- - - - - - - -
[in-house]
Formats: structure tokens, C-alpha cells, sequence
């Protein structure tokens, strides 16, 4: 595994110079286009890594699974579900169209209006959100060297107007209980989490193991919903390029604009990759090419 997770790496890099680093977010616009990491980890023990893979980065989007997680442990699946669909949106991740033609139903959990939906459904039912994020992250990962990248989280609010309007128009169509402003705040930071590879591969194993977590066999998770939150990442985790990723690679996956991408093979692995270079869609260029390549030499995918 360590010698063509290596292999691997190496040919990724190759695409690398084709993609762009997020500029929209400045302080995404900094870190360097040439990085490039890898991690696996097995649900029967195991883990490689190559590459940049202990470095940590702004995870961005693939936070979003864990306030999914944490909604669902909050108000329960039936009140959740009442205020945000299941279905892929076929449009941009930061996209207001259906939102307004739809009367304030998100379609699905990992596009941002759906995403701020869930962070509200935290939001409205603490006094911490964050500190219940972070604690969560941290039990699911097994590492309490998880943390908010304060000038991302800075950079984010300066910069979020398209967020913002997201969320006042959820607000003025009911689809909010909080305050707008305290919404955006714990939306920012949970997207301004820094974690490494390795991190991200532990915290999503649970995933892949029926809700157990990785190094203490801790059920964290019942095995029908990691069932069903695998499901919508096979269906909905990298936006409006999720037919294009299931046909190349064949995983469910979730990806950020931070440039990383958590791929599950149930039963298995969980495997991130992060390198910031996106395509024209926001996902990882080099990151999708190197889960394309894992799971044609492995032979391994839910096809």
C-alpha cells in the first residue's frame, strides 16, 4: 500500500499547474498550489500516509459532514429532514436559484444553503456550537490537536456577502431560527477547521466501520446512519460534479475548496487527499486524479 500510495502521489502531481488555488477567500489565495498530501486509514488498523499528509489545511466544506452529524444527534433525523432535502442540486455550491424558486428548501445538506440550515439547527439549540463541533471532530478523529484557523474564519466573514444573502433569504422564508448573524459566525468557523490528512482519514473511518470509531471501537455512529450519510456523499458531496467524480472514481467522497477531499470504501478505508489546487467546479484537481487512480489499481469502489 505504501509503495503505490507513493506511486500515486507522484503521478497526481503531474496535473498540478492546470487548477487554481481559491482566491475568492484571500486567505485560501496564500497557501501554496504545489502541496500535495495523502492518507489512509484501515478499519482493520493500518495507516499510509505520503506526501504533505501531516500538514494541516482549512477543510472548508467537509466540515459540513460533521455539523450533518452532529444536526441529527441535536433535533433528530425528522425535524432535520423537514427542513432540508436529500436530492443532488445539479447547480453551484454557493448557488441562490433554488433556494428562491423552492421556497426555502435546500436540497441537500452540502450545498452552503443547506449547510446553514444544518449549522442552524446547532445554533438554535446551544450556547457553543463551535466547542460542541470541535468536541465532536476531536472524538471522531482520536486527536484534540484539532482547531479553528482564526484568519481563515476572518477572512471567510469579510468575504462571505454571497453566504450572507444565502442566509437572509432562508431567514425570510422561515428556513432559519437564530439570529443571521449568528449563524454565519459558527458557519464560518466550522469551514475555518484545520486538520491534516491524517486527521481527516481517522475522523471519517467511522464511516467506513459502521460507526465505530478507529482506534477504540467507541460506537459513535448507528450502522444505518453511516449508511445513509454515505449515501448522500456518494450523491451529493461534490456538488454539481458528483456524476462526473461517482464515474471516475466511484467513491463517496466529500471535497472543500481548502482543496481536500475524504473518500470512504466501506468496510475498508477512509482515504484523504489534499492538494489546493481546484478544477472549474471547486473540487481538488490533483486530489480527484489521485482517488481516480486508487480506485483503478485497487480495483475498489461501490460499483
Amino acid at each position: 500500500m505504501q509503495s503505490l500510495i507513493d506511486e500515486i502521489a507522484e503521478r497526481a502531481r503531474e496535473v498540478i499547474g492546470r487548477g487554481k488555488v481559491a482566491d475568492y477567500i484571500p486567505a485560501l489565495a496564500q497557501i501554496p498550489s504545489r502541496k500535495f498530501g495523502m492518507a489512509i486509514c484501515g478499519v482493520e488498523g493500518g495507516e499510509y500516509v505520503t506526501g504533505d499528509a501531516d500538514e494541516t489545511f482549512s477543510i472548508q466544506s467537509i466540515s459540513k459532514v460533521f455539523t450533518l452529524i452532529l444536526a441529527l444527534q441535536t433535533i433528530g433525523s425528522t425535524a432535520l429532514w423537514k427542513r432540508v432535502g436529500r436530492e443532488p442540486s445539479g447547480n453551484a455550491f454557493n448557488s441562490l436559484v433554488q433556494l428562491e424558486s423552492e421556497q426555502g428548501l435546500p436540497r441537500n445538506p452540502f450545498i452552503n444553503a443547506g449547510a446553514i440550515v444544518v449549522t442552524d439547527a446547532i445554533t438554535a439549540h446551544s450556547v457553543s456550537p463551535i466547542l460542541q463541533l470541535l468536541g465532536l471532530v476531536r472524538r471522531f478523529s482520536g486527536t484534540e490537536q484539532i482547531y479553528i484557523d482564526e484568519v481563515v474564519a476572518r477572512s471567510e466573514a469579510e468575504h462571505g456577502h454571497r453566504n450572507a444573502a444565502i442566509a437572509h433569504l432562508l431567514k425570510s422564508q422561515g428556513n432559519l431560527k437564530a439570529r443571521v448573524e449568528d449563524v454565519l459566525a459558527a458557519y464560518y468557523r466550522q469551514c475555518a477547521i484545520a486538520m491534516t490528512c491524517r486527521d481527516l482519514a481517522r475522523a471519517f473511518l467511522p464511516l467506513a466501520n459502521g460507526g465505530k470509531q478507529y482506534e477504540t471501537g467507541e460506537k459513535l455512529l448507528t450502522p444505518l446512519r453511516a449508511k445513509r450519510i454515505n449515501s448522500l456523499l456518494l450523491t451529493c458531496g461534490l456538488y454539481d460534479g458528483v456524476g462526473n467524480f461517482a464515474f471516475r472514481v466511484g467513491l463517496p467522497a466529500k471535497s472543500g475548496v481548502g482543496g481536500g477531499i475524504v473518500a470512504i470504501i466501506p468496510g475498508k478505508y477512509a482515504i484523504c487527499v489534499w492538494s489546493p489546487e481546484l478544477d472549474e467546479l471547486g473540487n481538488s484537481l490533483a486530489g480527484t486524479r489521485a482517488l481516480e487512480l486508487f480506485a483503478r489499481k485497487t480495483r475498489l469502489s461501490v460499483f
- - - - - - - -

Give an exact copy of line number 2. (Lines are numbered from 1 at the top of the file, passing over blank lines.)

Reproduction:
Formats: structure tokens, C-alpha cells, sequence